progress is definitely slow, and some of my family’s feelings about this may be based on there being nothing like that not long before. Kind of like “A Christmas Carol” ‘Are there no prisons? Are there no workhouses?’
Now I frequently see people working in various places, often at a regional grocery chain or fast food restaurant. This may be a corporate goal, and probably varies by store manager. I have no idea if they get paid the same as anyone else in that job, and I suspect there is some tax-advantage to the employer, besides the PR boost (or not) to company image.
Of course! This often happens with older generations and progress. And it’s wonderful to cultivate gratitude for progress that has happened as it happens, along the way. I truly believe in humanity and I can see in a million ways how the world is getting better over time. It fills me with a sense of love and optimism to think about that!
I’m glad your family has had such positive experiences with these programs and that you see so many disabled people being employed in your area!
Ignore the mess in the back, but I’m gifting some of the leftover parade throws from Mardi Gras last year! The yellow bag on the right was totally full, and I emptied out about half of it into the bag on the left. Someone in my buy nothing group is hosting a Mardi Gras event for her French club and requested Mardi Gras decor.
One of my dds has an (invisible) disability and she works in a store and gets paid the same as everyone else. She did get the job through a placement group and it’s my understanding that the business did get some sort of tax break for hiring her initially. Her job coach went with her at first.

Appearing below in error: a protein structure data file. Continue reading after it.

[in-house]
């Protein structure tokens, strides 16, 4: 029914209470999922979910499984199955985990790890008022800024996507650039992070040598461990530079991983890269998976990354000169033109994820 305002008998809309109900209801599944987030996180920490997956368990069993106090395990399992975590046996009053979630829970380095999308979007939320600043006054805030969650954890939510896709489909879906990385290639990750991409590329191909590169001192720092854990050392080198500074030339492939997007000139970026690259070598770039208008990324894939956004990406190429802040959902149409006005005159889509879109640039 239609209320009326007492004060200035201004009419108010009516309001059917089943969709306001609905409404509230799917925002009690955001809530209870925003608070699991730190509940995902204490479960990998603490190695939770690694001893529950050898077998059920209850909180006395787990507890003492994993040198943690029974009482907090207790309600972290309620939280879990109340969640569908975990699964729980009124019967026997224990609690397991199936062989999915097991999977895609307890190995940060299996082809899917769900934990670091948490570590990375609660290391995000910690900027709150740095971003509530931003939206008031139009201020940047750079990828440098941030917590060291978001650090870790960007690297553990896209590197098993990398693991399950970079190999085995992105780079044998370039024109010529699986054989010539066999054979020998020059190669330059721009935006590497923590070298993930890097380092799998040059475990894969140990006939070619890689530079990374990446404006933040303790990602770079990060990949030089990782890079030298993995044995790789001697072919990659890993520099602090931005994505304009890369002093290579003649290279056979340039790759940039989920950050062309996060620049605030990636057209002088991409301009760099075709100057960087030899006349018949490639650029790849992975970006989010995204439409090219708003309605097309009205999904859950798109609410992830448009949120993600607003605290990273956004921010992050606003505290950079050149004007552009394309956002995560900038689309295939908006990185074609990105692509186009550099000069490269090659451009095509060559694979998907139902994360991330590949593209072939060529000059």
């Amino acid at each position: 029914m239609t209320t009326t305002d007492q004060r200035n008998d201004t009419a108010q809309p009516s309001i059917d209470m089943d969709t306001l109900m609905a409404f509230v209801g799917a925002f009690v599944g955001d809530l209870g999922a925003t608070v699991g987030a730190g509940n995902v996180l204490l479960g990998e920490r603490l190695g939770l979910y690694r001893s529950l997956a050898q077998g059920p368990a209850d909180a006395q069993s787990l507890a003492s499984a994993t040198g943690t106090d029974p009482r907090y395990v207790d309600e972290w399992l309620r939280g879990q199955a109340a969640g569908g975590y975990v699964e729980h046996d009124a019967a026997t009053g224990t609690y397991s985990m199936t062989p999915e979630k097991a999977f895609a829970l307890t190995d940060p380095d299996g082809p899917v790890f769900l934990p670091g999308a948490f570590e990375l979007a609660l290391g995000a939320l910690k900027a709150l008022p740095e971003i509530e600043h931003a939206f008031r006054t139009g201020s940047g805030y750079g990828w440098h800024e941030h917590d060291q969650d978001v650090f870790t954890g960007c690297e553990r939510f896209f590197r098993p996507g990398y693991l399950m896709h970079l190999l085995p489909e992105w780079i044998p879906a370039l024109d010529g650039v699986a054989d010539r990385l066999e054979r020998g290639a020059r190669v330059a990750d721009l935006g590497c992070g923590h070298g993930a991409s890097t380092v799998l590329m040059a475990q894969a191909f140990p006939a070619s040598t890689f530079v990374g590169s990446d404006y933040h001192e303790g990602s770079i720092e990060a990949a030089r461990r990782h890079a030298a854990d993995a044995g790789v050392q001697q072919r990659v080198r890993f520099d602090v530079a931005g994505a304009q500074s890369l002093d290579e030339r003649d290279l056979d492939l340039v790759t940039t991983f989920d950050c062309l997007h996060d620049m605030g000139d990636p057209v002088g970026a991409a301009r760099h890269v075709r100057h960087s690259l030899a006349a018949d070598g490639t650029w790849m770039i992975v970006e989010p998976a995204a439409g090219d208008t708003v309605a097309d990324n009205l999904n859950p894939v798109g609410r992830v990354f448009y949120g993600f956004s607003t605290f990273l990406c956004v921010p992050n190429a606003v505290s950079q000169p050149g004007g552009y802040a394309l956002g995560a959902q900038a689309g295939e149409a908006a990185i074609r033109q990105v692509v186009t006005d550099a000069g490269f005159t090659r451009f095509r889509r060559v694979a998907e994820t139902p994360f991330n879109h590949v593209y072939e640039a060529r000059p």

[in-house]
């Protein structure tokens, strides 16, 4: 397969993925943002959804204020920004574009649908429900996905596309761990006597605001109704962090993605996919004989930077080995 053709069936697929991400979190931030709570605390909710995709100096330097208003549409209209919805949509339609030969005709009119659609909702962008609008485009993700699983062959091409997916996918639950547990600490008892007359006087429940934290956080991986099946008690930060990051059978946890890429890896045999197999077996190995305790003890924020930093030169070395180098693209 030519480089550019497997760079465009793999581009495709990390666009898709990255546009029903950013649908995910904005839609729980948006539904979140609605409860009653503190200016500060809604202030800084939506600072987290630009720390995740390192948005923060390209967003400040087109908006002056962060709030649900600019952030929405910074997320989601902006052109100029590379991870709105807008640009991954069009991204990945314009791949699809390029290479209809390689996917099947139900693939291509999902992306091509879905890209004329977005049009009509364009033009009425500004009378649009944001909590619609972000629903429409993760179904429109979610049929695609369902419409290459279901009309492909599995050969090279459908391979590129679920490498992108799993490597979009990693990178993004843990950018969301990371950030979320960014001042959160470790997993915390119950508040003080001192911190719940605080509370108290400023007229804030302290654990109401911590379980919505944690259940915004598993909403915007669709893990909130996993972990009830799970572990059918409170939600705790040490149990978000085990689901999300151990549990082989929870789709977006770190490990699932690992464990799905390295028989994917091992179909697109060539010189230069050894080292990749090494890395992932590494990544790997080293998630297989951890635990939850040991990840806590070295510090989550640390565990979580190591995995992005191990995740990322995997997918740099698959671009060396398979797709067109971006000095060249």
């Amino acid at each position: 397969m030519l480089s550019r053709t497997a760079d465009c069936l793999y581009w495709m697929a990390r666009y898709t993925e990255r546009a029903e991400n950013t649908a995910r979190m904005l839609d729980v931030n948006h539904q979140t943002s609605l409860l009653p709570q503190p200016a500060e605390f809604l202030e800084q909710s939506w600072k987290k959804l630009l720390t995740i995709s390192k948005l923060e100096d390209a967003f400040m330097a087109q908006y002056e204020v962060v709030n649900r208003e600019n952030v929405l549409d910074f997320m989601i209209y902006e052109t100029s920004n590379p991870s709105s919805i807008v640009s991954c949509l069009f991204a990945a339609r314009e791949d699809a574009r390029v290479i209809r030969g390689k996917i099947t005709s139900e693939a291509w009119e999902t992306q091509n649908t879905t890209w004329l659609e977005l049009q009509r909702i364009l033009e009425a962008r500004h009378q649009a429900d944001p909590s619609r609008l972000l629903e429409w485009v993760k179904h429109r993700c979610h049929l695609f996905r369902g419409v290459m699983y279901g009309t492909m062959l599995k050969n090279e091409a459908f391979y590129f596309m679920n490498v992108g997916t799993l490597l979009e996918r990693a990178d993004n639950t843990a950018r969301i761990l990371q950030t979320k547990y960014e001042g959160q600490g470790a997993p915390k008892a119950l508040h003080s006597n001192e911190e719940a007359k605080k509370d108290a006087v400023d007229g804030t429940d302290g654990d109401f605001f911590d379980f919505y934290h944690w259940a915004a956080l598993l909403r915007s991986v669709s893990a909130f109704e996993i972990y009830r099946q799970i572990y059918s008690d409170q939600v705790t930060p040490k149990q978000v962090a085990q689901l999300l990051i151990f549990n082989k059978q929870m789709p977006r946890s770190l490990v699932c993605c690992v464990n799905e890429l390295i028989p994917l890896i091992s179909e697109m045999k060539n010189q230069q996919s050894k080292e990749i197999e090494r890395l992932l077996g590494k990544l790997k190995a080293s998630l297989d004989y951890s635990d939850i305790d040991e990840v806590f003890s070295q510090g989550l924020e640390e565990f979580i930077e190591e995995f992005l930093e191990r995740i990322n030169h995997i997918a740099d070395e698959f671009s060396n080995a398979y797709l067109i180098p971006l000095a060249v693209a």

She now seems to be their most reliable employee and has keys so that she can open in the morning.
But she’s applying for disability and will only be able to earn so much before that’s affected, plus income affects Medicaid eligibility. It gets really complicated.
I have had at the shifting of things this week. Not clearing, but essentially moving back in, using the shelves I bought, to finally get things out of boxes at long, long last. I really want my living room back!! And then it’s on to the next room. Can’t wait!
Yesterday I culled all the 3t cold weather clothes, and then went ahead and did the same with the summer clothes. Emptied out the 4t box into the drawers, filled it with the 3t stuff, and sent it to donation this morning. Not bad for an impulse chore I hadn’t planned to do (but love–size and seasonal turnover is my meditation).
I have another declutter pick up tomorrow, one bag out already and a second one soon to follow. Also, we got a new mattress so I have to clean the bedroom to get it in, which has resulted in a bag of garbage.
Ry took the girls to the playground so I tackled the front closet. Somehow we had 3 (!!!) pairs of 2T snow pants. Totally overkill. This giant pile of stuff just got listed on buy nothing. 2 scarves, 3 baby carriers, 2 pairs of snow pants, one 3T winter coat, a pair of toddler ski mittens, a pair of toddler boots, 5 purses, 2 backpacks, and a diaper bag. Be gone!